by Christine Caine
Sophia is the Greek word for Wisdom, and Propel Sophia seeks out the voices of truly wise women and asks them to share worked examples of how they express faith in daily life. Pull up a chair at Sophia’s table, won’t you? There’s plenty of space.
“You have plantar fasciitis, Ms. Caine, and if you want to keep hiking, then you’ll need to do exactly as I say.”
Listening to the podiatrist, whom I’d known for less than an hour, I needed no convincing. I had been increasingly unable to bear weight on my foot. Never had I felt such stabbing pain in my heel. I was willing to do whatever it took to get out of pain and to keep hiking mountain trails. What started as a way to get out of the house and see the great outdoors had grown into something God used to teach me, train me, and build his endurance in me. But with all the hiking came injuries.
“Plantar fasciitis is when the thick band of tissue connecting the bottom of your heel to your toes becomes inflamed,” the doctor said, pointing to a diagram showing all the bones and tendons in my foot.
As he went on talking, all I could focus on was that diagram…and that long stretch of tissue all the way down the middle of my foot. Why is it that what’s in the middle of everything is the most important part? Why is the middle of everything the hardest part? Why can’t we go from the beginning of anything and jump to the end, skipping the middle altogether?
The middle is that place you reach when you’re not where you were, but you’re not where you’re going, and you have to keep going to get where you’re going. It’s when the novelty has worn off. It’s when life gets hard.
Spiritually, I’ve felt the middle so many times. When it felt unbearable. When all that my heart and soul wanted to do was quit. And yet, God is still using me because I found a way to keep going through the middle, particularly all the mini-middles along the way.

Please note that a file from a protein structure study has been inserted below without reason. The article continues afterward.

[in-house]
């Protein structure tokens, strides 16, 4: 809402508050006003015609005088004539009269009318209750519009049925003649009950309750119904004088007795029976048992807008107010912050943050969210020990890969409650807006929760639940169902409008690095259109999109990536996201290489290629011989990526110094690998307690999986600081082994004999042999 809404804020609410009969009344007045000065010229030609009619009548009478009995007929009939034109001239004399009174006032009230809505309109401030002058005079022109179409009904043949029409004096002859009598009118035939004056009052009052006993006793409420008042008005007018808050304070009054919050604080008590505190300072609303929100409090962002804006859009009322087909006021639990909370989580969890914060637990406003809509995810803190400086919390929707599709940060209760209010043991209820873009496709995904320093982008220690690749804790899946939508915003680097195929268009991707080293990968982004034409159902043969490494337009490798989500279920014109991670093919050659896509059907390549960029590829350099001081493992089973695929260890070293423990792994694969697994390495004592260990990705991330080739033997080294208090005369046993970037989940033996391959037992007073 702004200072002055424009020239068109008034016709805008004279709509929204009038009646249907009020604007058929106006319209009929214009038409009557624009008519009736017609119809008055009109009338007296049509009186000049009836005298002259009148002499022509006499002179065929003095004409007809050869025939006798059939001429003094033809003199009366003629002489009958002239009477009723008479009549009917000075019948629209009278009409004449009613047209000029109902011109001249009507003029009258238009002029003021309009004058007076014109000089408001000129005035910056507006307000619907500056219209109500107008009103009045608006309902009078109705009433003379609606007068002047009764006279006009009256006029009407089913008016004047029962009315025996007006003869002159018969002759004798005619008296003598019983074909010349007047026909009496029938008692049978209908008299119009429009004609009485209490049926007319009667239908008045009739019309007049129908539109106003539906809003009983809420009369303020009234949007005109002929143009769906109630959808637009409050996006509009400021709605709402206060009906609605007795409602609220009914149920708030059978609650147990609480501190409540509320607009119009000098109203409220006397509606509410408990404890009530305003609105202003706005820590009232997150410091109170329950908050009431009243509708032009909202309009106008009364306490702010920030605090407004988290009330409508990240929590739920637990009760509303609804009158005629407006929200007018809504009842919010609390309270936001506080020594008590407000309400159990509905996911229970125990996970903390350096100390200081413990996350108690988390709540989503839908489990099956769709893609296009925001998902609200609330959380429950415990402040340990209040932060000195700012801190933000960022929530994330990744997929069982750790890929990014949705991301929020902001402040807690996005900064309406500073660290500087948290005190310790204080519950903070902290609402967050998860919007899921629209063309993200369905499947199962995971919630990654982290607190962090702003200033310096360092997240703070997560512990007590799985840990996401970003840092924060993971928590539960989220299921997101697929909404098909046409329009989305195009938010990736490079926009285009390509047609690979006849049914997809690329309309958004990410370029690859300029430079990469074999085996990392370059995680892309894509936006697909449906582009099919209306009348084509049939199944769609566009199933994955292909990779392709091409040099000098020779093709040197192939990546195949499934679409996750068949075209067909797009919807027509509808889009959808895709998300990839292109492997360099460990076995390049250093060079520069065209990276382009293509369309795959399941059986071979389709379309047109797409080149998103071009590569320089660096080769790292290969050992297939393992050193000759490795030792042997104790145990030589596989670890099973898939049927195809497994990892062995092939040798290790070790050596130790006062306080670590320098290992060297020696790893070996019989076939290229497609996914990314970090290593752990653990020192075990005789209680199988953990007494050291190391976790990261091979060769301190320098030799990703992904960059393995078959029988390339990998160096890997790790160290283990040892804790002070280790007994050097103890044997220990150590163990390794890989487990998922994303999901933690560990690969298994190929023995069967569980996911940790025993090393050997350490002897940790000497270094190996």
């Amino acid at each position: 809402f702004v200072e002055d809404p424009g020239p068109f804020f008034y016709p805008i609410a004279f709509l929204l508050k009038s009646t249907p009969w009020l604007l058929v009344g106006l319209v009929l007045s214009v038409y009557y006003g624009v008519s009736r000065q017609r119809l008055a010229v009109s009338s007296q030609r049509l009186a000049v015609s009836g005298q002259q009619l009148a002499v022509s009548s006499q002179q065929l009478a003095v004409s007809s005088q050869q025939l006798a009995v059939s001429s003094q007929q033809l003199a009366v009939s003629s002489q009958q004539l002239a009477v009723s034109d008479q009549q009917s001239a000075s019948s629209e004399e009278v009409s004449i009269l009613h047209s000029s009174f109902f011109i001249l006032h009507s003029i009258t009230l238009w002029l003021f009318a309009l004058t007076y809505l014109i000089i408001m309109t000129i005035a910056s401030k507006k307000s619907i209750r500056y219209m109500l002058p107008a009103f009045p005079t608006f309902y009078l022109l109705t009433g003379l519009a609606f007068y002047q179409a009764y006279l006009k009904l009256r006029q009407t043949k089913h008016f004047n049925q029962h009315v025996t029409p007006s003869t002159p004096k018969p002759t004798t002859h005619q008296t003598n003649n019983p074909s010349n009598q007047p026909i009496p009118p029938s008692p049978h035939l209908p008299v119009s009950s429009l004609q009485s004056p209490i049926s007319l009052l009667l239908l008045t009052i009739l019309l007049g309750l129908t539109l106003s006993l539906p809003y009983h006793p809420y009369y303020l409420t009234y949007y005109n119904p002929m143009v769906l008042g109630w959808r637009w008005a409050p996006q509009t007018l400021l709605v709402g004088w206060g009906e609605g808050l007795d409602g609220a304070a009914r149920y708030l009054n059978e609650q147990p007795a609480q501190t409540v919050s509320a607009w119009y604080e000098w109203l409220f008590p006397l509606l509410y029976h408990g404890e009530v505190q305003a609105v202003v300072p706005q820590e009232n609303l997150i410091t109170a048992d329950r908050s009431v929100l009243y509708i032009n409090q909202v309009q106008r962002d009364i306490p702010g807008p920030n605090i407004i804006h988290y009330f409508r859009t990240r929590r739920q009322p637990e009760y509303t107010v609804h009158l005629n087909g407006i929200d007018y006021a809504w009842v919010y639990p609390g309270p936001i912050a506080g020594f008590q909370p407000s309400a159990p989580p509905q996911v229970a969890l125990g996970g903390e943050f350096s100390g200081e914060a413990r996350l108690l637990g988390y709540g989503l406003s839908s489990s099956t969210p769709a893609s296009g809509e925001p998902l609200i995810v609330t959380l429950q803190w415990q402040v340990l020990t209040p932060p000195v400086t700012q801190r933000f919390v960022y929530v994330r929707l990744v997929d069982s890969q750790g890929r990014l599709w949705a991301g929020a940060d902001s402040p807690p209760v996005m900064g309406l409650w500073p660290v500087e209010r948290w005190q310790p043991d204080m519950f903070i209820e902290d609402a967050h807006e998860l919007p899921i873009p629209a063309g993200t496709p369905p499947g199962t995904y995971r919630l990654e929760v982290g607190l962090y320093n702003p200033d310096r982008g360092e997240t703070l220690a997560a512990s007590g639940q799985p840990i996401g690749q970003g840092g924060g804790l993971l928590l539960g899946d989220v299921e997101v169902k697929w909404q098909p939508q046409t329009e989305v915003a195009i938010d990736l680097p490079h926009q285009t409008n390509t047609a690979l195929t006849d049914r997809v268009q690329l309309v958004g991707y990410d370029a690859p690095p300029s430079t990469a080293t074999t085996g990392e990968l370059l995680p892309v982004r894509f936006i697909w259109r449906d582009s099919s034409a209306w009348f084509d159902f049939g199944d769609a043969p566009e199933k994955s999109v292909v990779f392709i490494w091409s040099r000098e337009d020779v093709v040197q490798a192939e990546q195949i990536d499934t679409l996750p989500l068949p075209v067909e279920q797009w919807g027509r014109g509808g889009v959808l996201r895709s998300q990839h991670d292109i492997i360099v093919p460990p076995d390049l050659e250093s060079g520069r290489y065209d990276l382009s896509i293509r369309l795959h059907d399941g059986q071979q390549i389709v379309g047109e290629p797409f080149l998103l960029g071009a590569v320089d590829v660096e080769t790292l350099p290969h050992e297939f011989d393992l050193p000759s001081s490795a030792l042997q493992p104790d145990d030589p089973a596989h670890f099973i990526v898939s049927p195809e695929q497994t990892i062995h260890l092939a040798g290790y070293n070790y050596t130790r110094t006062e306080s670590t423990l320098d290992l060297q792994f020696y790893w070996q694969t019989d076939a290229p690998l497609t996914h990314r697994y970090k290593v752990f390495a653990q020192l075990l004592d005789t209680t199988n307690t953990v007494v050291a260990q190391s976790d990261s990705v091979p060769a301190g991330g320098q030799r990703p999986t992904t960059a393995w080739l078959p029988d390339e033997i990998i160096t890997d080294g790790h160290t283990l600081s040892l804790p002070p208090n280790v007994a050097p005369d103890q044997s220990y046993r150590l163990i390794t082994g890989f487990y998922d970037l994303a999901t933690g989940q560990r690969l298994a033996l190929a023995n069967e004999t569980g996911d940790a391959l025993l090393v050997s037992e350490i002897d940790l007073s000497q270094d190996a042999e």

Somehow, continuing to climb mountains and work through hip-flexor pain and heel pain felt much the same—even when every ounce of my 57-year-old body reminded me I had plenty of reasons to quit. Still, I wanted to keep going. I wanted to make it through the middle.
Did you know that when serious runners train, they train for the middle? The middle of any race is the hardest. It’s where a runner begins to run out of energy, strength, and the mental focus to keep going. Whether a sprinter or a distance runner, if they don’t make it through the middle, they won’t make it across the finish line. It sounds so simple, but it requires strategic training to succeed.
Spiritually, isn’t the middle what we’re in training for during much of our lives? Someday, when I finish my race, I want to be able to say like the apostle Paul, “I have fought the good fight, I have finished the race, I have kept the faith.” (2 Timothy 4:7) But to do that, I first have to get through the middle. To get through the middle—of everything—we will need endurance. The writer of Hebrews wrote, “You have need of endurance, so that when you have done the will of God you may receive what is promised.” (Hebrews 10:36)
Endurance is defined as “the ability or strength to continue despite fatigue, stress, or adverse conditions.” It’s the capacity to bear up under difficult circumstances. The power to withstand pain or hardships. It’s a hopeful fortitude that perseveres to the end. In the original Greek language of the New Testament, it is hupomone, a compound word that translates “to remain under.” It is a quality built by remaining under pressure—something our natural inclination wants to run away from—and it seems to hit us the hardest in the middle.
In the middle of our friendships.
In the middle of our dating relationships.
In the middle of our marriages.
In the middle of our parenting.
In the middle of our education.
In the middle of building our careers.
In the middle of an illness.
In the middle of a transition.
In the middle of something we’re hoping and praying will happen.
In the middle of waiting on answers.
In the middle of anything is where it’s the most tedious, the most difficult and utterly wearisome.
It’s where we’re most challenged. It’s where all we want to do is quit. But if we will build endurance—that strength the writer of Hebrews told us we would need—if we will train ourselves from the Word of God, then by the power of the Holy Spirit, we will have the wherewithal to make it through the middle. Not just one middle but every middle we will ever live through. And all the messy mini-middles along the way.
ADAPTED FROM YOU’RE NOT FINISHED YET BY CHRISTINE CAINE. COPYRIGHT © 2023 BY CHRISTINE CAINE. REPRINTED WITH PERMISSION OF THOMAS NELSON PUBLISHING. ALL RIGHTS RESERVED.